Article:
Taxpayers who elect out of the 100 percent depreciation deduction must do so on a timely-filed return. Those who have already timely filed their 2018 return and did not elect out but still wish to do so have six months from the original deadline, without an extension, to file an amended return.

 

In other words, the final regulations provide a general rule of making the election by the due date of your tax return up to the final date of any extension  (such as October 15 for an April 15 Form 1040).

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If you fail this electing-out rule and want to elect out, you must use the IRS private letter ruling process to ask for mercy.  This is not an inexpensive process, and it comes with no guarantees.

The IRS in its regs states that you make the elect-out election in the manner prescribed on Form 4562, “Depreciation and Amortization,” and its instructions for the tax year the property is placed in service.   This sounds hard, but it’s not. Here are the words the IRS uses in its Form 4562 instructions for tax year 2019 (the tax return you are likely filing as you read this):

To make an election, attach a statement to your timely filed return (including extensions) indicating the class of property for which you are making the election and that, for such class, you are not to claim any special depreciation allowance.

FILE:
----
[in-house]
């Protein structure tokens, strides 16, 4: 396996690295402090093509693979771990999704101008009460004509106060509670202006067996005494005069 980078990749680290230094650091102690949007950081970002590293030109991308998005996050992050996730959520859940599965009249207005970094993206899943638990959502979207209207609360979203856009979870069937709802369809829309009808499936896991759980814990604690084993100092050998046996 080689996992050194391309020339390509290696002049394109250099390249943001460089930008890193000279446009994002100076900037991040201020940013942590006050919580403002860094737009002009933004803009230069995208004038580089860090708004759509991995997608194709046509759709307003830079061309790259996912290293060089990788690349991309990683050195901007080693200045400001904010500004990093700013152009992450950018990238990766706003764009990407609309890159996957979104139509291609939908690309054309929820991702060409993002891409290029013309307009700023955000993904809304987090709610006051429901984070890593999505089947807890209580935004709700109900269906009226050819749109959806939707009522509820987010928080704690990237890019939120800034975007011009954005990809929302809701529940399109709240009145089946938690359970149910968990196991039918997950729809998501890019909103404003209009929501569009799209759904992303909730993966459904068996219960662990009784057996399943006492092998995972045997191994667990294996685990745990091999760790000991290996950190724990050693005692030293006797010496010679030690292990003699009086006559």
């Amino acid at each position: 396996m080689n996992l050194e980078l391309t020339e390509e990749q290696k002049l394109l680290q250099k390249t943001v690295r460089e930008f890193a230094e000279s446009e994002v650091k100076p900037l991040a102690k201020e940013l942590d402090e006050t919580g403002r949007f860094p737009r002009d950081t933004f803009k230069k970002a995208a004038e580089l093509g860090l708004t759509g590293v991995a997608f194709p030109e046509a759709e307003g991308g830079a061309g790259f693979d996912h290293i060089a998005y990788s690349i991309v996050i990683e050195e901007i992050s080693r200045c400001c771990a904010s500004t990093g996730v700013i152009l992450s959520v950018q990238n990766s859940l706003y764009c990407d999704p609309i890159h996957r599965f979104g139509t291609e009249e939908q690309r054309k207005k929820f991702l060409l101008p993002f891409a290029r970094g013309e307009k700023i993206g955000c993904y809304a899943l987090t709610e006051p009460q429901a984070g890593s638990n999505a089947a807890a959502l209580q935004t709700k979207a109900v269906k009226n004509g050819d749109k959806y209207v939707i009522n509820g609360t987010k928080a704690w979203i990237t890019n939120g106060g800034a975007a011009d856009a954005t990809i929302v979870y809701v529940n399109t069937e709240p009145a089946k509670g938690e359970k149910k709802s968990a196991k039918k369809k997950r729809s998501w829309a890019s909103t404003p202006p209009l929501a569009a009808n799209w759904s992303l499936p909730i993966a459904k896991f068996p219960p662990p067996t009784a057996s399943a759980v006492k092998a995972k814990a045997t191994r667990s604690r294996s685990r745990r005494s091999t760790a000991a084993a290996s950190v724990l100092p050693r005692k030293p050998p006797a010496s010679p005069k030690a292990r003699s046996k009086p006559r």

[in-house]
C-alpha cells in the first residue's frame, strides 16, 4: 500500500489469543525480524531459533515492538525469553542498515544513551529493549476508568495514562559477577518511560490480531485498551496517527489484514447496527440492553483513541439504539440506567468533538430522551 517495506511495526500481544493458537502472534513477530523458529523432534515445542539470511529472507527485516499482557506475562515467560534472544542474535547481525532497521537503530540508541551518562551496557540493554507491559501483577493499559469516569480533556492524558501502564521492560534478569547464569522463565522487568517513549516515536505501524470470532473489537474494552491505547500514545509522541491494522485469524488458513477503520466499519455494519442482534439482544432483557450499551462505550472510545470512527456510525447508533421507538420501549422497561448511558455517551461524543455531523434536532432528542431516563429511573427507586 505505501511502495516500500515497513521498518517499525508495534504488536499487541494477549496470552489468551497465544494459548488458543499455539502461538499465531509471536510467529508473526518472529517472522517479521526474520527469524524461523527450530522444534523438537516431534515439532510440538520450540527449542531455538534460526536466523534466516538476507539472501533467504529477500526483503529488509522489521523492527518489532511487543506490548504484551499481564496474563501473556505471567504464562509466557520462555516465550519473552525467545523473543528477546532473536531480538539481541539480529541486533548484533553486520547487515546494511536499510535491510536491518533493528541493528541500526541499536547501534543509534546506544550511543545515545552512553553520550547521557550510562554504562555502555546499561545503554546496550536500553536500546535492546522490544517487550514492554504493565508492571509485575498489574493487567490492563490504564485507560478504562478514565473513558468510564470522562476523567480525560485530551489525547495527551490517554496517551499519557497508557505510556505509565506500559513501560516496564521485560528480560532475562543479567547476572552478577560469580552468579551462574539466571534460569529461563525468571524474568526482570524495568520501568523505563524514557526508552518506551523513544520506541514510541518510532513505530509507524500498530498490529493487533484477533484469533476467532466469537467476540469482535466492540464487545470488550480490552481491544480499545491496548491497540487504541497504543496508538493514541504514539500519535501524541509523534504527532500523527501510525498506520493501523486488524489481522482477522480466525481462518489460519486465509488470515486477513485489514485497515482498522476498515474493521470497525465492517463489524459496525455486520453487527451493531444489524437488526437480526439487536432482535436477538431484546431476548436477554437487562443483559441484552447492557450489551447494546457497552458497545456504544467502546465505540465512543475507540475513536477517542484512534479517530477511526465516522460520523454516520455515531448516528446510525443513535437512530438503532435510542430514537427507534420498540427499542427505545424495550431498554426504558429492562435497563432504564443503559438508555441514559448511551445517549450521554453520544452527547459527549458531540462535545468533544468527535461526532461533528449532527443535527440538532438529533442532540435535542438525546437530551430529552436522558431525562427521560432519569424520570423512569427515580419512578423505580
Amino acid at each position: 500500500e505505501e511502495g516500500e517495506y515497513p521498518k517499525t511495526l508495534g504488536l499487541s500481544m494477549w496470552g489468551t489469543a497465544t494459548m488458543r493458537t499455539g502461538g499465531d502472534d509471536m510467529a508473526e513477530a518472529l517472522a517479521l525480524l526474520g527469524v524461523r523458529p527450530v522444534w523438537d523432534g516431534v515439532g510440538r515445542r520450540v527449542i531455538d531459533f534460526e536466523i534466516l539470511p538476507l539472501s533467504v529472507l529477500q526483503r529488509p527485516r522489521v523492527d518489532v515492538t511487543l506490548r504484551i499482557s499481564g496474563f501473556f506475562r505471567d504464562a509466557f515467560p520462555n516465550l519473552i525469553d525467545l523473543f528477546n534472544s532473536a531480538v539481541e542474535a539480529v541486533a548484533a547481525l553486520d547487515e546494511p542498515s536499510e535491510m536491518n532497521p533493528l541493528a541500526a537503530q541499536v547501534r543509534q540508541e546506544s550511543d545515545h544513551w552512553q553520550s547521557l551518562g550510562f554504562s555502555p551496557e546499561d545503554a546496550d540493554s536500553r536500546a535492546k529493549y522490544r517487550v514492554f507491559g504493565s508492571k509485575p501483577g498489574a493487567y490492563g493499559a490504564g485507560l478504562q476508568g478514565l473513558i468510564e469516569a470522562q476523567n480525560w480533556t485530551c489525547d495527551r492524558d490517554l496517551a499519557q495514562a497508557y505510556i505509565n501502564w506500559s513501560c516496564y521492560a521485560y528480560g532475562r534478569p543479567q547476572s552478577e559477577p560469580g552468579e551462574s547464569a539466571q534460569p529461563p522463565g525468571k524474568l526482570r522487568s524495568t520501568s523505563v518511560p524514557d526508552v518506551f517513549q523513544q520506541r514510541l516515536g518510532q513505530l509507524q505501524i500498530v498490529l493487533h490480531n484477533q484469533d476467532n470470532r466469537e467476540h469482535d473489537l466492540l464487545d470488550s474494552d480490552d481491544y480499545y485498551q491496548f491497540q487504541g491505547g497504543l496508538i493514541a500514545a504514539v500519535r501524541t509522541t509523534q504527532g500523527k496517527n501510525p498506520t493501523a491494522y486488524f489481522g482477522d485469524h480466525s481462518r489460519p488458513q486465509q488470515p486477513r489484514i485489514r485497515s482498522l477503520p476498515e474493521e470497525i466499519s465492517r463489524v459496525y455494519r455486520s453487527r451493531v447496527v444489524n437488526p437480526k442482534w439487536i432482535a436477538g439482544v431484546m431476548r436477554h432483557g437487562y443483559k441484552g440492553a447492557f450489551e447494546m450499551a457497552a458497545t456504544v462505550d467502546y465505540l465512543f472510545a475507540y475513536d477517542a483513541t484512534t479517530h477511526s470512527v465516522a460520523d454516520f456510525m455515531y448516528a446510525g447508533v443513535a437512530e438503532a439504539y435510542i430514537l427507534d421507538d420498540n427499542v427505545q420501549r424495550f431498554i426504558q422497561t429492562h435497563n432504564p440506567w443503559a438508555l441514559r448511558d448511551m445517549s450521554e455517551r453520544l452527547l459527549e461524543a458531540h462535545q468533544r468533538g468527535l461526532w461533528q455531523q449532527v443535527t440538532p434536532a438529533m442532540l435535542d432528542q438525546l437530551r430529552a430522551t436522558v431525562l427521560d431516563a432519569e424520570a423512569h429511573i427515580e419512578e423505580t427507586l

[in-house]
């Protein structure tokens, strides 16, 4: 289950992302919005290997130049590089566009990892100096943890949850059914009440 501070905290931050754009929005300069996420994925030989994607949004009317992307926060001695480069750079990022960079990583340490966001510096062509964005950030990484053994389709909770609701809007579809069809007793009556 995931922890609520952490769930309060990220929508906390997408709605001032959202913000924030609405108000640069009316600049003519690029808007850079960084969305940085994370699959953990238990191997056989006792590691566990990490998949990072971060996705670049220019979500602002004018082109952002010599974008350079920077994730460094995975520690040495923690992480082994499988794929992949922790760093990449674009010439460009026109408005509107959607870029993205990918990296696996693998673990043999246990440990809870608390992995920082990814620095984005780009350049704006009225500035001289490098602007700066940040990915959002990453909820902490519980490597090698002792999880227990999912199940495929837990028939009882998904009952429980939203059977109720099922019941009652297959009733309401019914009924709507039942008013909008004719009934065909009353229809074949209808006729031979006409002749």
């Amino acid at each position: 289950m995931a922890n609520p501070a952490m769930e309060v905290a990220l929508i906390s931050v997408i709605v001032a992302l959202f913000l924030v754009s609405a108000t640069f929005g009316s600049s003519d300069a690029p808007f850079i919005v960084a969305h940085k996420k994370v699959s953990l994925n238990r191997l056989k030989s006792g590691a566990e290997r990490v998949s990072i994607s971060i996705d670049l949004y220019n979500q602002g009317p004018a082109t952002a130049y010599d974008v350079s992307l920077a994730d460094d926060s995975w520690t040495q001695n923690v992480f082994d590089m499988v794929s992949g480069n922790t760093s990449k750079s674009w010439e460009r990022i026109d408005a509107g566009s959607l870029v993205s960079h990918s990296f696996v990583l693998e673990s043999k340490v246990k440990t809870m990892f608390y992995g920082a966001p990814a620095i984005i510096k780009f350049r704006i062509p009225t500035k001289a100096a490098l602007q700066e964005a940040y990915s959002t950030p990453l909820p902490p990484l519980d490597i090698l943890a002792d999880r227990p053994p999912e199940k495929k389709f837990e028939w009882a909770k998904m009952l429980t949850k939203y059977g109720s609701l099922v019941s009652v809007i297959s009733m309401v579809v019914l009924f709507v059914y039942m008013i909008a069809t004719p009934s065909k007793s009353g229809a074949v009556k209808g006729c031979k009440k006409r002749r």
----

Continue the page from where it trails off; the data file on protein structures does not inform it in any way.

Here’s a sample election that we created for your use:

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Election Out of the Special Depreciation Allowance (Bonus Depreciation) Under IRC Section 168(k)(7)

Taxpayer name and taxpayer ID number Taxpayer address
Tax year ending

Taxpayer elects under IRC Section 168(k)(7) to not claim the additional 100 percent first- year bonus depreciation deduction for five- year property placed in service during the tax year ended 20XX.

Luxury Vehicles

 

Because of their gross vehicle weight, the vehicles mentioned above were exempt from the luxury vehicle depreciation limits that apply to

  • cars with curb weight of 6,000 pounds or less, and